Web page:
Murphy, who was abused by Chalk, said he met the head of Chalk's order, Father Brian Gallagher, and the victims to discuss what the church was doing about the allegations.

The existence of the tapes, which have remained a secret since the 1990s, comes as the Church faces allegations in NSW and Victoria of failing to assist in bringing paedophile priests to justice and as a Victorian parliamentary inquiry into abuse of children by religious orders and other organisations gets under way.

Chalk was accused of abuse while working as a priest in Melbourne for the Missionaries of the Sacred Heart, an international Catholic order that operates schools and parishes in Australia.

Mr Murphy said during the meeting the missionaries' then head, Father Gallagher, told victims that Chalk had admitted to abusing up to eight Victorian children during the 1970s and early 1980s in the outer-east Melbourne suburb of Park Orchards.

Despite Chalk's admissions - which Mr Murphy reported to senior leaders in 1987 - neither Father Gallagher nor anyone else reported the priest to police.

Mr Murphy, who has a clear recollection of the meeting independent of the recording, said he and two of Chalk's other victims asked Father Gallagher to report Chalk to police in 1994.

But he said he and the other victims recalled Father Gallagher telling them to ''try and work out some other way of resolving it without having to go to courts and all the publicity and exposure''.

''I remember the day … I asked him [Father Gallagher] if Chalk had admitted doing what he did. Gallagher said he had,'' said Mr Murphy, who was 12 when he was abused in his home by Chalk.

In a written response to the allegations, Father Gallagher said he did all he could to support Mr Murphy and other Chalk victims.

Asked last week about the recollections of Mr Murphy and other victims of him expressing a wish for police not to be involved, Father Gallagher admitted ''I would say that sentence quite differently now''.

Police did not pursue Chalk, who moved to Japan in 1981. However, his details were given to Australian immigration officers so he could be detained if he returned to Australia. He left the order in 1995, changed his name and became a teacher. He died in 2010 after being confronted by media about the allegations.

In the late 1990s Cardinal George Pell, then the archbishop of Melbourne, apologised to three of Chalk's victims who also received compensation after their complaints were upheld by the Church.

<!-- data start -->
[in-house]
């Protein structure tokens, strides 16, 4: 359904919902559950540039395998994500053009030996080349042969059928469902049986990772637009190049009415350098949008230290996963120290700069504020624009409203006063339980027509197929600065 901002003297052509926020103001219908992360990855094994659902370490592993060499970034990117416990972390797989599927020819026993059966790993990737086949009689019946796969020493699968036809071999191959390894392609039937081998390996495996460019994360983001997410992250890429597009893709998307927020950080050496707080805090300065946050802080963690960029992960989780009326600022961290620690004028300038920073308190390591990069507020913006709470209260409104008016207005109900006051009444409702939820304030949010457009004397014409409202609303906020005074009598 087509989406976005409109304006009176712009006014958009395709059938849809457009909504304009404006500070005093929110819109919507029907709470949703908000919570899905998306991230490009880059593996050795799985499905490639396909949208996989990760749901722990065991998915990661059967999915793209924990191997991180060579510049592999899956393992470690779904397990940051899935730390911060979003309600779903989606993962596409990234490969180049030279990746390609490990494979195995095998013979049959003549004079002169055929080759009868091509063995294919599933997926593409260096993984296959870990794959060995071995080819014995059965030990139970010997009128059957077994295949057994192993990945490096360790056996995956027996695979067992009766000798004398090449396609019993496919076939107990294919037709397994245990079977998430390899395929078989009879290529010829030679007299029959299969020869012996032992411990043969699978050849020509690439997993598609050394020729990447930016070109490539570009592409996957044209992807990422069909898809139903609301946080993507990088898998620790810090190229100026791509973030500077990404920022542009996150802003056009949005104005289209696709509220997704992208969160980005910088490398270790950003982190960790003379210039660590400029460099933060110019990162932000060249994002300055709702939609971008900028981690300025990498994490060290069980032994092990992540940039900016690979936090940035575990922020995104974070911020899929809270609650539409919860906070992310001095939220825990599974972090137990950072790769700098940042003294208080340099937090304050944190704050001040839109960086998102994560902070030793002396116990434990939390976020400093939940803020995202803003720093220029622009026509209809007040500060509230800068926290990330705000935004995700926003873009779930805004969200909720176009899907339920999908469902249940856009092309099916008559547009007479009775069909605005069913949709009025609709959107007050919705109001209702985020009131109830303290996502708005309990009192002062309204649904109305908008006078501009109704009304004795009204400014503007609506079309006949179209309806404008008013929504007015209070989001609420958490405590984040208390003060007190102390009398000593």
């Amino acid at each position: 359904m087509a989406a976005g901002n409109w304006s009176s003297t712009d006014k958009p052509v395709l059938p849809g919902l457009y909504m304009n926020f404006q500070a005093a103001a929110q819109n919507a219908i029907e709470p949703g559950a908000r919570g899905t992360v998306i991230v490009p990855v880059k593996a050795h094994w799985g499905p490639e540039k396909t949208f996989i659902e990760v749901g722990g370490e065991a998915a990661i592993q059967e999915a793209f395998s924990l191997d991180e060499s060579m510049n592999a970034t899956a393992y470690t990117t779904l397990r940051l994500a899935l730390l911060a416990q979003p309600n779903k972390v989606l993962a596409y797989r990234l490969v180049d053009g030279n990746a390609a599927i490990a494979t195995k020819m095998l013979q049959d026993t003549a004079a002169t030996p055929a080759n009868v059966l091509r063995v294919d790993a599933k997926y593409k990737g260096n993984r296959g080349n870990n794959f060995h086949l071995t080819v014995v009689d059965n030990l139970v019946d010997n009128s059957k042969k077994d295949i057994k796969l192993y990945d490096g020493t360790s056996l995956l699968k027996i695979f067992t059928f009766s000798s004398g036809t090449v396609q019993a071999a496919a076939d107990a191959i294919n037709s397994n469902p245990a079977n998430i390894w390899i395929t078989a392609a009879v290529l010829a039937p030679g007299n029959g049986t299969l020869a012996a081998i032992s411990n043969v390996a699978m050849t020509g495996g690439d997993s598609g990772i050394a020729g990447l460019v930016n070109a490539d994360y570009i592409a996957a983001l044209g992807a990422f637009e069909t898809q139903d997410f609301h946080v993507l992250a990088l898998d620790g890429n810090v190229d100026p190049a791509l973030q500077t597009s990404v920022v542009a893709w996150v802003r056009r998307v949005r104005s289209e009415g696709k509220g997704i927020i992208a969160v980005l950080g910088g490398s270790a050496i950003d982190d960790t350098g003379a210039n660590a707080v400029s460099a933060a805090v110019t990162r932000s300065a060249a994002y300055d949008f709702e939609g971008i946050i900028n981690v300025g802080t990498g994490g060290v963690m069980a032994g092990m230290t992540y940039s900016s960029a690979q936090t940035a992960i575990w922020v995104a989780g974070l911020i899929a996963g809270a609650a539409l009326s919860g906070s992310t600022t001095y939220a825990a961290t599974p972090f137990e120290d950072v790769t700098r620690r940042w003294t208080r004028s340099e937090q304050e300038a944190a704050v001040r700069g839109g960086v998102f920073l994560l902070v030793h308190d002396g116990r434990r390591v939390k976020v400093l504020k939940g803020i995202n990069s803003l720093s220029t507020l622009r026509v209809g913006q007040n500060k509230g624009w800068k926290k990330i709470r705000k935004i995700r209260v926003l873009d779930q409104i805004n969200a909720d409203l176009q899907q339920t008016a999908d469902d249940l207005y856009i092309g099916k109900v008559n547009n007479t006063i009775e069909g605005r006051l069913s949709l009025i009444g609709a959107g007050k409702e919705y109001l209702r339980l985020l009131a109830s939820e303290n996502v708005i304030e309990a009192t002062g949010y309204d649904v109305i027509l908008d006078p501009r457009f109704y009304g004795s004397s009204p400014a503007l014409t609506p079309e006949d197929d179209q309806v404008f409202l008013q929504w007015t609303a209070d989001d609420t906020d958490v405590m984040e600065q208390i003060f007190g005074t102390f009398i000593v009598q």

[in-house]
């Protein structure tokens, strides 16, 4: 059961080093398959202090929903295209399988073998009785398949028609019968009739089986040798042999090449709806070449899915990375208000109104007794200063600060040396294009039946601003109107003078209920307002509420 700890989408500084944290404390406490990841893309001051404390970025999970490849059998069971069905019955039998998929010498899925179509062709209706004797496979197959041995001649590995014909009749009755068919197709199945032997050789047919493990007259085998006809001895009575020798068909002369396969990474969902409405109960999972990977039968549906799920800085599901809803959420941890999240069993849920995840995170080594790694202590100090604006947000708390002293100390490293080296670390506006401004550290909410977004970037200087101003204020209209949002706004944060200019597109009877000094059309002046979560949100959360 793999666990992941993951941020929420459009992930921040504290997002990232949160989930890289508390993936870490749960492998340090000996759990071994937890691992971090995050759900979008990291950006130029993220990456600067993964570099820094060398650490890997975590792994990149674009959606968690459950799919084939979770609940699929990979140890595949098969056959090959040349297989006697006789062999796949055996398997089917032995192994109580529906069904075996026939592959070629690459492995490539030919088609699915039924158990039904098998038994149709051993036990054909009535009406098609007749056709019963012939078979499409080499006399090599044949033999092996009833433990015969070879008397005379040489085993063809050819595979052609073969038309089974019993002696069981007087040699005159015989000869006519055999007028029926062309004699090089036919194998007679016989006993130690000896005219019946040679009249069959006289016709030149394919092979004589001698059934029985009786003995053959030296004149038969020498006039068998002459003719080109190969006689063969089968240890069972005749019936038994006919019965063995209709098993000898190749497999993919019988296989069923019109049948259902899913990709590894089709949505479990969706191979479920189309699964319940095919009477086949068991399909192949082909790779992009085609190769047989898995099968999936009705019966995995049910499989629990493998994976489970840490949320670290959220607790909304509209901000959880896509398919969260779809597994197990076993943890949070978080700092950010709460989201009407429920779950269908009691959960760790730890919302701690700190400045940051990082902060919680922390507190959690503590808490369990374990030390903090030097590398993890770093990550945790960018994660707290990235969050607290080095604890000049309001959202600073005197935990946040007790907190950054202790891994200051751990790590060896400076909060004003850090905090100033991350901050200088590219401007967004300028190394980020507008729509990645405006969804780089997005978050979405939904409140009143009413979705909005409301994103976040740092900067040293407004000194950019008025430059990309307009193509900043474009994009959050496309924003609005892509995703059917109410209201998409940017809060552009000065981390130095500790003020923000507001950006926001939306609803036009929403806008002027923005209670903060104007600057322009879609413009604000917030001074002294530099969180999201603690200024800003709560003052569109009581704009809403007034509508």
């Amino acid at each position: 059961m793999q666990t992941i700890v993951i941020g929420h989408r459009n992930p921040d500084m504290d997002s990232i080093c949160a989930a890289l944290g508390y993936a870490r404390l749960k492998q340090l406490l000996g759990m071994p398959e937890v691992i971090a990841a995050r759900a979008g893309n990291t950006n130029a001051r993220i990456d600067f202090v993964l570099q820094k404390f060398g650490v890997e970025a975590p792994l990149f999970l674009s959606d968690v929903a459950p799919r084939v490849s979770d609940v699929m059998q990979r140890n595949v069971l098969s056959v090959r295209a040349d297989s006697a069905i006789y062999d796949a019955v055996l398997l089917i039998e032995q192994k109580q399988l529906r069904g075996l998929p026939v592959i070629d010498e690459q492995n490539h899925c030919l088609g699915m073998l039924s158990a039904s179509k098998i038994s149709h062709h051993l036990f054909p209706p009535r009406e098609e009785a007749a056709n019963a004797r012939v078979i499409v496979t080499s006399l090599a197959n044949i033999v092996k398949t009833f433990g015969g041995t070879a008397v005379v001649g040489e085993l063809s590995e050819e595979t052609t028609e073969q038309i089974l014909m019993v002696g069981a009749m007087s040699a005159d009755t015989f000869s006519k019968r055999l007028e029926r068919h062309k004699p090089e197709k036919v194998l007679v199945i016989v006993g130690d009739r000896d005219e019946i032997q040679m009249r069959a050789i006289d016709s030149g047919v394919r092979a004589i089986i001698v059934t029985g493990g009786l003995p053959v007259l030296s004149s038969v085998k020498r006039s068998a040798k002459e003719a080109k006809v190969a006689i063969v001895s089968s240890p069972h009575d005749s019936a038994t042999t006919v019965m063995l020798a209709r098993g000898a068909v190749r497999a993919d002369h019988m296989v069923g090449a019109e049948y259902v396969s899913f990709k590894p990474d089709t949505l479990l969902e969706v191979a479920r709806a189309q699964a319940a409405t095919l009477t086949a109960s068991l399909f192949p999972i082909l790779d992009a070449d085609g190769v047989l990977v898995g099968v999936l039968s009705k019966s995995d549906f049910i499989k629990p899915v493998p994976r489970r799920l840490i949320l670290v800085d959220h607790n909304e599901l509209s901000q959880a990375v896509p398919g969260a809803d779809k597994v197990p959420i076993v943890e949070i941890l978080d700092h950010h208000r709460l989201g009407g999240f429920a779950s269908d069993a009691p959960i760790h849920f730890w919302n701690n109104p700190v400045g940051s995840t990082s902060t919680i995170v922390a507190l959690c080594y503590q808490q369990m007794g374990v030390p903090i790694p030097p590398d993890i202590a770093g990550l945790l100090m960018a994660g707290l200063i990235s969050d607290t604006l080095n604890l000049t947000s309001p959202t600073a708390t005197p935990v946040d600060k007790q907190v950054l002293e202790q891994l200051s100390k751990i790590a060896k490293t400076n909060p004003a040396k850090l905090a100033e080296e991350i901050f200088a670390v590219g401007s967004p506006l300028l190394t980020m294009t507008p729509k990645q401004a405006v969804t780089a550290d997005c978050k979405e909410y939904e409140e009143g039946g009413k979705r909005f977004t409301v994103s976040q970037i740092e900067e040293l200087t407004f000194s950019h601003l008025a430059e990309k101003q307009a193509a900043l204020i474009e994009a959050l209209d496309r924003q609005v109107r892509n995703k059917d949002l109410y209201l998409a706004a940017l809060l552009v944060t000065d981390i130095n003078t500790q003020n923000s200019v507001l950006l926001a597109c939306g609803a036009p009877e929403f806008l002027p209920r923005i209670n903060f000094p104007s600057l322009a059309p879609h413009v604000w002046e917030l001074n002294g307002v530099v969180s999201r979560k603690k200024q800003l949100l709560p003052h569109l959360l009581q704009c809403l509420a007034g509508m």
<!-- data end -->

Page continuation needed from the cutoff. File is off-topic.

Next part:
Father Gallagher said he first learnt of Chalk's abuse of children in 1993. He told the Herald he offered every support, including financial assistance for counselling, to victims, including Mr Murphy.

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Male, presumed dangerous

Battling stereotypes … preschool worker Craig d'Arcy has set up the Males in Early Childhood Network Group.As a young man eager to get into a boom industry with a robust future, Craig d'Arcy spent several years as the only male studying childcare alongside more than 100 women at TAFE and university in Newcastle.
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Early in his career, his childcare centre boss told him parents had highlighted in yellow on their child's enrolment form they wanted no male worker to go near their offspring. Two decades on, as founder of the national Males in Early Childhood Network Group, d'Arcy has heard about centres that ban men from changing nappies and is used to people thinking those who want to work with the young are either gay or have evil intent.

So he easily recognised the vein of fear about male contact with children that popped up when two men went public recently about their embarrassment over airline staff moving them away from unaccompanied minors.

''The stereotype is that men are predators who are looking for opportunities to abuse young children,'' says d'Arcy, who is co-ordinator of a Mullumbimby preschool and has six children of his own. ''There seems to be that automatic assumption.''

Most of the 2900 men who make their living caring for under-fives butt up against these assumptions regularly in a way that their 100,000-plus female counterparts do not, he says.

''It's a very common story,'' d'Arcy says.

Most paedophiles are relatives or trusted family friends but, as more perpetrators are caught awareness grows and, with it, a fear that can become out of proportion to the danger.

A Newcastle University lecturer on family issues, Richard Fletcher, knows of a school principal who wanted to cancel a program allowing grandfathers to run playground activities for children when one of the men had too much to drink, spooking the staff.